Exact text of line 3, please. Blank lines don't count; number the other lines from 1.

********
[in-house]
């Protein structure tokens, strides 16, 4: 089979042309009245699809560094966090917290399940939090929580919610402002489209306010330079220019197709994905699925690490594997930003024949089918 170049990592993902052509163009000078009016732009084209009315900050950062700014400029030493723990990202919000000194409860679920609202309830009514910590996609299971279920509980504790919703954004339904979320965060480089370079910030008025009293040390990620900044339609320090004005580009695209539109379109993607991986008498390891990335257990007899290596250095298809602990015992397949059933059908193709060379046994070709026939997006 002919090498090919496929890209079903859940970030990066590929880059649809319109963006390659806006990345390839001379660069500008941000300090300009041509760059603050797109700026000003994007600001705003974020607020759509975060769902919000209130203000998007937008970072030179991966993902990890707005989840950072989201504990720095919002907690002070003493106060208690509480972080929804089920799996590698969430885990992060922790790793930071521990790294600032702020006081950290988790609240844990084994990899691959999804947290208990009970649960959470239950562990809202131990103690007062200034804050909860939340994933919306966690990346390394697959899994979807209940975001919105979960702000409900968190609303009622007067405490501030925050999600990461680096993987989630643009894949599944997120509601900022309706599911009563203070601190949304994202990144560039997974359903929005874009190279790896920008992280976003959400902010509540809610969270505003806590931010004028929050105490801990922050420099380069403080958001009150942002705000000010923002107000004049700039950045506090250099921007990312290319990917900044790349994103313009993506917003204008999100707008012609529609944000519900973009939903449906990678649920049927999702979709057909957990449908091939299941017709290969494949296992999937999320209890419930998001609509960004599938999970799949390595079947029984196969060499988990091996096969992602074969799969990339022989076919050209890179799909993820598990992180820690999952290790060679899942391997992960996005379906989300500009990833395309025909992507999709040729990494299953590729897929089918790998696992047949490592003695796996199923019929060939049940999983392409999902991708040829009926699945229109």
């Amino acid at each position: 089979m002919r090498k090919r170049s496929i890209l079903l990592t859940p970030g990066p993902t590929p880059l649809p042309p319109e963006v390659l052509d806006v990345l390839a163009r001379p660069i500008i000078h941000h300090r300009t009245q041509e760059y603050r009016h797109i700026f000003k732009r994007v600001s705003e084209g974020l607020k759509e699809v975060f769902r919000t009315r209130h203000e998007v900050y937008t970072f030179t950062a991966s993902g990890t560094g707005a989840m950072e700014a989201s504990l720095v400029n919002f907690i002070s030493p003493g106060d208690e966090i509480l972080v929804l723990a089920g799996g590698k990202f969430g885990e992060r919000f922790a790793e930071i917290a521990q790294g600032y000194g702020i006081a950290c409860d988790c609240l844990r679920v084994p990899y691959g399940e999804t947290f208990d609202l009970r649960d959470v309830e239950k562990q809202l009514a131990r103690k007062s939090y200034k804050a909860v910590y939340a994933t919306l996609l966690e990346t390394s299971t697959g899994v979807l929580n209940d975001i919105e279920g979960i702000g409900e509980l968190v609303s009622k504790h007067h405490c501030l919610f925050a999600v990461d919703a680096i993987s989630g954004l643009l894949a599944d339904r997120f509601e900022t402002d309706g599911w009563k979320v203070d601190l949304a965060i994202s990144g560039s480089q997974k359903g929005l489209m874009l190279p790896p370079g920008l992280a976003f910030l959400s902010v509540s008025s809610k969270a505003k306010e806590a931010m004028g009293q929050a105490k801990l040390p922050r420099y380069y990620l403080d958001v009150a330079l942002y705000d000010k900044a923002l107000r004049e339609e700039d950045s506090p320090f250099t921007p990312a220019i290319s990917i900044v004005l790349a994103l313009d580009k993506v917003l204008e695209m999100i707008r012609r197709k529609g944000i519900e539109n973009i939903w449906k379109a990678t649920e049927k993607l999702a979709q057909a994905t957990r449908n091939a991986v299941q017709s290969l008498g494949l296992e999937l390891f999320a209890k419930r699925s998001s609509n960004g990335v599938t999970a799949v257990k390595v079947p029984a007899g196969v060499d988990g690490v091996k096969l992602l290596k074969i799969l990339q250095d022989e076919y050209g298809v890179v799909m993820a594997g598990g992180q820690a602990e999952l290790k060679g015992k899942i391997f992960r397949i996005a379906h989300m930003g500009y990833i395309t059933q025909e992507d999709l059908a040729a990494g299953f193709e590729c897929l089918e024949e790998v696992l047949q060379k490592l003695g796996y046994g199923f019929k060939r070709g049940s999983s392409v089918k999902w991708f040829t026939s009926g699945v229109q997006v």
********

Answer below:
């Amino acid at each position: 089979m002919r090498k090919r170049s496929i890209l079903l990592t859940p970030g990066p993902t590929p880059l649809p042309p319109e963006v390659l052509d806006v990345l390839a163009r001379p660069i500008i000078h941000h300090r300009t009245q041509e760059y603050r009016h797109i700026f000003k732009r994007v600001s705003e084209g974020l607020k759509e699809v975060f769902r919000t009315r209130h203000e998007v900050y937008t970072f030179t950062a991966s993902g990890t560094g707005a989840m950072e700014a989201s504990l720095v400029n919002f907690i002070s030493p003493g106060d208690e966090i509480l972080v929804l723990a089920g799996g590698k990202f969430g885990e992060r919000f922790a790793e930071i917290a521990q790294g600032y000194g702020i006081a950290c409860d988790c609240l844990r679920v084994p990899y691959g399940e999804t947290f208990d609202l009970r649960d959470v309830e239950k562990q809202l009514a131990r103690k007062s939090y200034k804050a909860v910590y939340a994933t919306l996609l966690e990346t390394s299971t697959g899994v979807l929580n209940d975001i919105e279920g979960i702000g409900e509980l968190v609303s009622k504790h007067h405490c501030l919610f925050a999600v990461d919703a680096i993987s989630g954004l643009l894949a599944d339904r997120f509601e900022t402002d309706g599911w009563k979320v203070d601190l949304a965060i994202s990144g560039s480089q997974k359903g929005l489209m874009l190279p790896p370079g920008l992280a976003f910030l959400s902010v509540s008025s809610k969270a505003k306010e806590a931010m004028g009293q929050a105490k801990l040390p922050r420099y380069y990620l403080d958001v009150a330079l942002y705000d000010k900044a923002l107000r004049e339609e700039d950045s506090p320090f250099t921007p990312a220019i290319s990917i900044v004005l790349a994103l313009d580009k993506v917003l204008e695209m999100i707008r012609r197709k529609g944000i519900e539109n973009i939903w449906k379109a990678t649920e049927k993607l999702a979709q057909a994905t957990r449908n091939a991986v299941q017709s290969l008498g494949l296992e999937l390891f999320a209890k419930r699925s998001s609509n960004g990335v599938t999970a799949v257990k390595v079947p029984a007899g196969v060499d988990g690490v091996k096969l992602l290596k074969i799969l990339q250095d022989e076919y050209g298809v890179v799909m993820a594997g598990g992180q820690a602990e999952l290790k060679g015992k899942i391997f992960r397949i996005a379906h989300m930003g500009y990833i395309t059933q025909e992507d999709l059908a040729a990494g299953f193709e590729c897929l089918e024949e790998v696992l047949q060379k490592l003695g796996y046994g199923f019929k060939r070709g049940s999983s392409v089918k999902w991708f040829t026939s009926g699945v229109q997006v």